State-owned oil companies avoid buying certificates under rebate program


NEW DELHI : Banks and state-owned oil companies, a sign of growing uncertainty in global trade, are refraining from buying tradable certificates issued to exporters under the Reimbursement of State and Central Taxes (RoSCTL) program ) to avoid liability in the event that exports do not happen.

The RoSCTL program was introduced last year to provide rebates on taxes and levies already paid by exporters on inputs. The rebate is not granted in cash but in the form of negotiable certificates, which exporters can sell to importers.

However, growing uncertainty over export payment amid geopolitical concerns and supply chain disruption has caused the value of scrips to decline by up to 20%, leading to losses for exporters.

“The RoSCTL program has been brought up by the Ministry of Finance and the Central Board of Excise and Customs (CBIC). By introducing this regime, the government has practically postponed its responsibility for two years. Previously, a certificate worth Rs100 could be easily sold at Rs97-98. However, this is not the case now. One of the clauses of the regime suggests that if there is no export achievement, the responsibility rests with the bearer of the certificate.

As such, there are fewer buyers for these scrips in the market. Major oil importers such as Indian Oil Corporation Ltd (IOCL), Bharat Petroleum Ltd (BPCL) and Hindustan Petroleum Ltd (HPCL), even banks do not buy these certificates as they do not want to take responsibility.

The Commerce Ministry has asked the Finance Ministry to drop the clause or allow the certificate to be generated only after the export is completed, a government official said.

Trade experts said global trade in goods had already slowed in the first half of 2022 as supply chains continued to be affected by the covid pandemic. Supply chain concerns were heightened after the outbreak of war in Ukraine.

Garments and apparel exporters have said the regime, in its current form, is eroding export margins for the domestic textile industry. Clothing manufacturing units face losses of 1,200 crore with discount on tradable certificates rising from 3% to about 20%, according to the Apparel Export Promotion Council (AEPC).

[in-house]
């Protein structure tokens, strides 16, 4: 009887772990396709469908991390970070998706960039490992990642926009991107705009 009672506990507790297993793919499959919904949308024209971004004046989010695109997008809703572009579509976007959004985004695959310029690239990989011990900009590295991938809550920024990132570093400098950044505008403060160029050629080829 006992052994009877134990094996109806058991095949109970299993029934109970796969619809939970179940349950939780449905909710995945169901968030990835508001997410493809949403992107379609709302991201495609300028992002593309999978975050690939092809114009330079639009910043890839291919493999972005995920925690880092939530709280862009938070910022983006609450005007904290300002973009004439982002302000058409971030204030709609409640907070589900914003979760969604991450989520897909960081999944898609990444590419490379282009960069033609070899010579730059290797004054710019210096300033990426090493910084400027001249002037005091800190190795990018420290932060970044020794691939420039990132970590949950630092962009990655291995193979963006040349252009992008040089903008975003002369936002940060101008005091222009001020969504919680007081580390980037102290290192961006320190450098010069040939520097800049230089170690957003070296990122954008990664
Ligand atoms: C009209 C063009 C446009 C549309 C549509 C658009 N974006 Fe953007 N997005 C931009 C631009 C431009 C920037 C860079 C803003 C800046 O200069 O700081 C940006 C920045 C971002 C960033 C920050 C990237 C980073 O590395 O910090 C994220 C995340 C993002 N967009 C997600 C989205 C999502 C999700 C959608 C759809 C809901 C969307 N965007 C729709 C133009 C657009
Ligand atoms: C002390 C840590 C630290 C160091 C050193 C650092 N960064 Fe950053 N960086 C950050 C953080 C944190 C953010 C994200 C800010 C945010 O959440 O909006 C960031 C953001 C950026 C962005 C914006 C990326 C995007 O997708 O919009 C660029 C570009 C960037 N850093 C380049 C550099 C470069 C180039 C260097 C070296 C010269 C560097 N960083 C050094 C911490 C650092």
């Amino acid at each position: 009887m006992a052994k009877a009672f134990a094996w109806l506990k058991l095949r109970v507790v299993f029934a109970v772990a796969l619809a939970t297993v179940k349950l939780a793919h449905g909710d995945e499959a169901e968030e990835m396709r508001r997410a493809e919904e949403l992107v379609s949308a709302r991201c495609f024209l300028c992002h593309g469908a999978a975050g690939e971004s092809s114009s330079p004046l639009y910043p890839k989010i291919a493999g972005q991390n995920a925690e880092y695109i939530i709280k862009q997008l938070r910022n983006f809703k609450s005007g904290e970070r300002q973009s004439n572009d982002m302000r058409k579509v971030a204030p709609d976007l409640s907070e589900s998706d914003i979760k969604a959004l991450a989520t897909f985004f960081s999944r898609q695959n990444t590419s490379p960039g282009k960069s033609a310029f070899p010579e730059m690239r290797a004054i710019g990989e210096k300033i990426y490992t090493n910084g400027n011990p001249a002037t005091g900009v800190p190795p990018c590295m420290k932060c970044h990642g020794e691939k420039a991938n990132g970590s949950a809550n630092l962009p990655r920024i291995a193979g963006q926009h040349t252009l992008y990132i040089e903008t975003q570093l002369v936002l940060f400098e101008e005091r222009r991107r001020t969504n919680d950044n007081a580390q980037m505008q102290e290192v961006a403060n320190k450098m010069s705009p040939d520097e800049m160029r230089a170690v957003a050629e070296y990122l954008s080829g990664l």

“In the notification, there is a provision that if payment is not made and the exporter does not take responsibility, the importer will be responsible. So unless the certificate belongs to a very trustworthy or reliable exporter, where there is no risk, an importer will not take the certificate from a small business,” he said.

PSUs and banks don’t want to take any risks, especially since scrips are also subject to market premiums and will continue to evolve. “Anyone may wonder why the certificate was purchased on a day when the premium was more or less,” said Ajay Sahai, Managing Director and Managing Director of the Federation of Indian Export Organizations (FIEO).

The exporters argue that the state and central levies are collected in cash and therefore the refund or rebate on these levies should also be made in cash.

In a letter to the government, the exporters said the certificates were traded at discounts of 15-20%, due to which exporters are not getting the expected value under the program. They also alleged that importers reap the full benefits of the scheme at the expense of exporters. Email queries to the Commerce Department, Finance Ministry, IOCL, BPCL and HPCL on Thursday went unanswered as of press time.

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